After the fall of France, Germany still had a declared enemy in Great Britain. Actually Australia, New Zealand and Canada had also declared war to Germany but there was no feasible way to defeat them for now and they would be unimportant if England fell, so the idea was to invade England and for this a plan was devised called Operation Sealion.

For the invasion of England, Germany needed first control of the air and the seas, and begun a campaign of bombardments to reduce the British military strength. Originally aimed at the airfields and industries, after a couple of German bombs accidentally reached a residential suburb in London, the British responded in kind bombing Berlin. This soon led the Germans to shift from military targets into bombing cities with the aim to diminish the people's morale.

By spring 1941, the race for air superiority was lost for Germany. The British bombing campaigns were more effective than the German ones, and Hitler needed to free resources for the Eastern front. Particularly after the Soviet Union invaded.

Bombing Campaign over Germany

A reaction to the German bombings on Britain, the United Kingdom begun a bombing campaign over Germany. The campaign increased to include German cities after Germany bombed a residential suburb in London, and continued up to the surrender of the Great German Empire.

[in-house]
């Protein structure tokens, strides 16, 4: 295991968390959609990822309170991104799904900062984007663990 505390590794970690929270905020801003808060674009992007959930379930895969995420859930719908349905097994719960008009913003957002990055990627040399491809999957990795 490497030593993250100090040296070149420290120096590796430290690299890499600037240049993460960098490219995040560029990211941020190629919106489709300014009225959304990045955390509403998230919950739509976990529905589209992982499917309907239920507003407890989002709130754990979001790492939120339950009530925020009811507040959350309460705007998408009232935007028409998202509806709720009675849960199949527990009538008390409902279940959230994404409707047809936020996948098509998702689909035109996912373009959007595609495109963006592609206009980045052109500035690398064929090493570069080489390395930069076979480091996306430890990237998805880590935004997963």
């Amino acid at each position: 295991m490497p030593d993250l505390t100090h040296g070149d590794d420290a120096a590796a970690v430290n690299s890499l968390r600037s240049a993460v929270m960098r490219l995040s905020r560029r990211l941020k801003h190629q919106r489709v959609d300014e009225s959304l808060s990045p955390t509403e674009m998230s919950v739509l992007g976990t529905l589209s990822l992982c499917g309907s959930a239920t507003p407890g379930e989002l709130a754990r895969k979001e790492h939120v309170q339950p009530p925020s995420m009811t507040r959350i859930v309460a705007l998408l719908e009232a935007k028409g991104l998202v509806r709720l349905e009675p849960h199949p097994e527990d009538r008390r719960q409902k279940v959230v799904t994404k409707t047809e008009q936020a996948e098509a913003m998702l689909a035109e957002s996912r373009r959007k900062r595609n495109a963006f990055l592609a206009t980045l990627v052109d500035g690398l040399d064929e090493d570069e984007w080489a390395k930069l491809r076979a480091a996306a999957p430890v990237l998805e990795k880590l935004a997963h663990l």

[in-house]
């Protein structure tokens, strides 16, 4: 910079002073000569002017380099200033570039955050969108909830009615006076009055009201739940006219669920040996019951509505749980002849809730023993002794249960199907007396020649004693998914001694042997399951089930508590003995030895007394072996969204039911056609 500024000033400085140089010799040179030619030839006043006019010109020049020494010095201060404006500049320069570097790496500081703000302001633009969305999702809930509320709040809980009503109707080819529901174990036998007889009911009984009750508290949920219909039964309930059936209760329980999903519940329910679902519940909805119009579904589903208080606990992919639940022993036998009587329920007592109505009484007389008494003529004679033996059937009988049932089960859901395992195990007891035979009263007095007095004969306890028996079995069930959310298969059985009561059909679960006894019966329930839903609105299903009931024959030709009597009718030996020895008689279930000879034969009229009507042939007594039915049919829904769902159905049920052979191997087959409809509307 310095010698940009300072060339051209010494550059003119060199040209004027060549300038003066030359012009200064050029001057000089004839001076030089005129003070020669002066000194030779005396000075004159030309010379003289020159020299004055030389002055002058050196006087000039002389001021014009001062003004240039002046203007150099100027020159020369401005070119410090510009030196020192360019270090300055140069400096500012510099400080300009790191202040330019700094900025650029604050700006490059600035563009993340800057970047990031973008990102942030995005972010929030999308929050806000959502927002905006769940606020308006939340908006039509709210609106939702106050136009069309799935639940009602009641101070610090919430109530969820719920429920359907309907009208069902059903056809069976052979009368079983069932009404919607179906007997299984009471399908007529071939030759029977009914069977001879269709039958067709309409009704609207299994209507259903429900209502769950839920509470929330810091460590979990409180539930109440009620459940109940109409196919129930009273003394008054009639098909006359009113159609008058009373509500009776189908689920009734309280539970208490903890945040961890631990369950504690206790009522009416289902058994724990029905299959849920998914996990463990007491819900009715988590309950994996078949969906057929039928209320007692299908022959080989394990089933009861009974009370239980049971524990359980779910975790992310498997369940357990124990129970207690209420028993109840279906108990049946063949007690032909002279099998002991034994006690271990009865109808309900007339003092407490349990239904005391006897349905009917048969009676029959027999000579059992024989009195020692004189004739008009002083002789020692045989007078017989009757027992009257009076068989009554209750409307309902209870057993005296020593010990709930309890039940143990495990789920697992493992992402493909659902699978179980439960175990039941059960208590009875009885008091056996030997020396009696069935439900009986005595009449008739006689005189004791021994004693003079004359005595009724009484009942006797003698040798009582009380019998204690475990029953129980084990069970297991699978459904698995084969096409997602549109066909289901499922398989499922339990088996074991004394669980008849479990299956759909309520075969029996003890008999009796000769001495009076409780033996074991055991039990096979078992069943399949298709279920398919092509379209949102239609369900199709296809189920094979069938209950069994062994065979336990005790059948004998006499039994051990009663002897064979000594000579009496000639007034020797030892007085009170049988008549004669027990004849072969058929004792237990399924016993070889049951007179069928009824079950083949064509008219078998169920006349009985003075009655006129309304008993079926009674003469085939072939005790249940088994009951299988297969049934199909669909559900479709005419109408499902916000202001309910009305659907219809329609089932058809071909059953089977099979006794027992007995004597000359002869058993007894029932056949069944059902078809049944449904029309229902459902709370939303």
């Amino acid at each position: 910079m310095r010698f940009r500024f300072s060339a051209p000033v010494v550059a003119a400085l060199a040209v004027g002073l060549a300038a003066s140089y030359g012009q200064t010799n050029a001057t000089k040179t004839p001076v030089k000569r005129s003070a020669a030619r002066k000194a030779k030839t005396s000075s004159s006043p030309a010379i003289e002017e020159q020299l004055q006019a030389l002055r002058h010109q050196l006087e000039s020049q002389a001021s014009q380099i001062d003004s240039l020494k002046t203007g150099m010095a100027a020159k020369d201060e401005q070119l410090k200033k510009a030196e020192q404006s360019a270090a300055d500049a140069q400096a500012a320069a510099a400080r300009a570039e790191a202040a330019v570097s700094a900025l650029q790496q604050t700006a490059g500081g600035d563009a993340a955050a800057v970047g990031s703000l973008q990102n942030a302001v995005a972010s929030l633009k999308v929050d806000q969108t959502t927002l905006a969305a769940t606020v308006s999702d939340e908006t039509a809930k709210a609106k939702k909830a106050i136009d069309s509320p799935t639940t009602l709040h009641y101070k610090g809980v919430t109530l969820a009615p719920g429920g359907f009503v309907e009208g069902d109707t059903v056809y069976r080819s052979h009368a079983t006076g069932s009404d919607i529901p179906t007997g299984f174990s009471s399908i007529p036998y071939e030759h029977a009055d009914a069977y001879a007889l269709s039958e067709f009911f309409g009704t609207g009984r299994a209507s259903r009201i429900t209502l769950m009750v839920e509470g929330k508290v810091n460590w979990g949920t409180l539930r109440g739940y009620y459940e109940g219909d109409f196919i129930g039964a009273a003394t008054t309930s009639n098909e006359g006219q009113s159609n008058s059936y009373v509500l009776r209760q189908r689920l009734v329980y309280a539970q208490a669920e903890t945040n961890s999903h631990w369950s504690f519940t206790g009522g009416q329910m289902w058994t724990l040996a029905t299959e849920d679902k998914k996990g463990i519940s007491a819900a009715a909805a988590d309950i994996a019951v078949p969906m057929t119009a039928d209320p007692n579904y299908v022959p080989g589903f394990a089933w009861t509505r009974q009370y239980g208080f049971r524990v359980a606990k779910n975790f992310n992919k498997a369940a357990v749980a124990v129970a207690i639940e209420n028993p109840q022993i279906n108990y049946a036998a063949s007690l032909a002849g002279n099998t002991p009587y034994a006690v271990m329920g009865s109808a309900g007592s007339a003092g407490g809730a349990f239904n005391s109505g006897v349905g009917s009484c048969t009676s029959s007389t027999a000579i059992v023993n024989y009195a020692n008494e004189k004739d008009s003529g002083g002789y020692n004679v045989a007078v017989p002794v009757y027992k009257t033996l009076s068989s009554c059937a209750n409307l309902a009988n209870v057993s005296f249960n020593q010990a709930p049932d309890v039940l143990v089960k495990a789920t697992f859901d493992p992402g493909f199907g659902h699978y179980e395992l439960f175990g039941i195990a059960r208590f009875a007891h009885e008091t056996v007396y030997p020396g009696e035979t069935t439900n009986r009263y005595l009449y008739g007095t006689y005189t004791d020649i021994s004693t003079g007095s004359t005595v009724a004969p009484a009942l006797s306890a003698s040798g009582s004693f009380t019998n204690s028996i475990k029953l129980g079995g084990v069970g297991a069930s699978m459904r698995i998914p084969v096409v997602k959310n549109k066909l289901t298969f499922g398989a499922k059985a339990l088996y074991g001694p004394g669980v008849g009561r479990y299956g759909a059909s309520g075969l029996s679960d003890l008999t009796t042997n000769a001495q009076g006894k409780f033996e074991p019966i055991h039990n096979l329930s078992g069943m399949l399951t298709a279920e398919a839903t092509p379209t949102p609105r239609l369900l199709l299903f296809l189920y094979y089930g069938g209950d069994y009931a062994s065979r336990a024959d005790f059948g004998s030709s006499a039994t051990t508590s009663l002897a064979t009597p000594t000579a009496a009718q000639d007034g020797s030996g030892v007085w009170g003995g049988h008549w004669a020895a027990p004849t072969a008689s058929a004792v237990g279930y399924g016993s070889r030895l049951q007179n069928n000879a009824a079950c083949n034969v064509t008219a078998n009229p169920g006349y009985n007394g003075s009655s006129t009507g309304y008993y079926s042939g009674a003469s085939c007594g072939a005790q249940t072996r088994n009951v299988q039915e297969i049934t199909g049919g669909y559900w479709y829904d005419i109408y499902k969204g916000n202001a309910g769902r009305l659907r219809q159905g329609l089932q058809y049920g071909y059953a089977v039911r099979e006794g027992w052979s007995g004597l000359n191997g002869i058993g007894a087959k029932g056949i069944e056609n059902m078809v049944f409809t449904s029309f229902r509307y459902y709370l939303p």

European Invasion

The European invasion began in November 1943 when the British assaulted Northern Norway beginning a land fight in the Western Front. The foothold was further strengthened in March 1944 when the British assaulted German controlled Belgium, establishing and securing beachheads, soon followed by beachheads in Pass-de-Calais and Normandy.

Northern Norway

After the German invasion of Denmark and Norway, the United Kingdom attempted to secure the Danish and Norwegian territories in the North Atlantic, taking control of the Feroe Islands, Iceland, and Greenland, and attempting to secure Svalbard. In mid 1941, Iceland and Greenland were transferred to US control.

A final try for Svalbard was in the earlier summer of 1943, and using Svalbard as a base, and practicing a combination of commando raids and amphibian troop transportation, the British invaded Narvik, establishing a security perimeter which they began to expand. The Western front was officially inaugurated. Given the Royal Navy superiority in the North Sea, during the fall of 1943 it was easier for the Britons to supply their troops in northern Norway than for the Germans and collaborationist Norwegians to keep the supply lines, unless Swedish neutrality was compromised. As a preemptive measure, Sweden signed an agreement with Britain to be backed by the British Empire if Germany attempted an invasion, but would remain neutral otherwise, even allowing the passing through of unarmed German soldiers.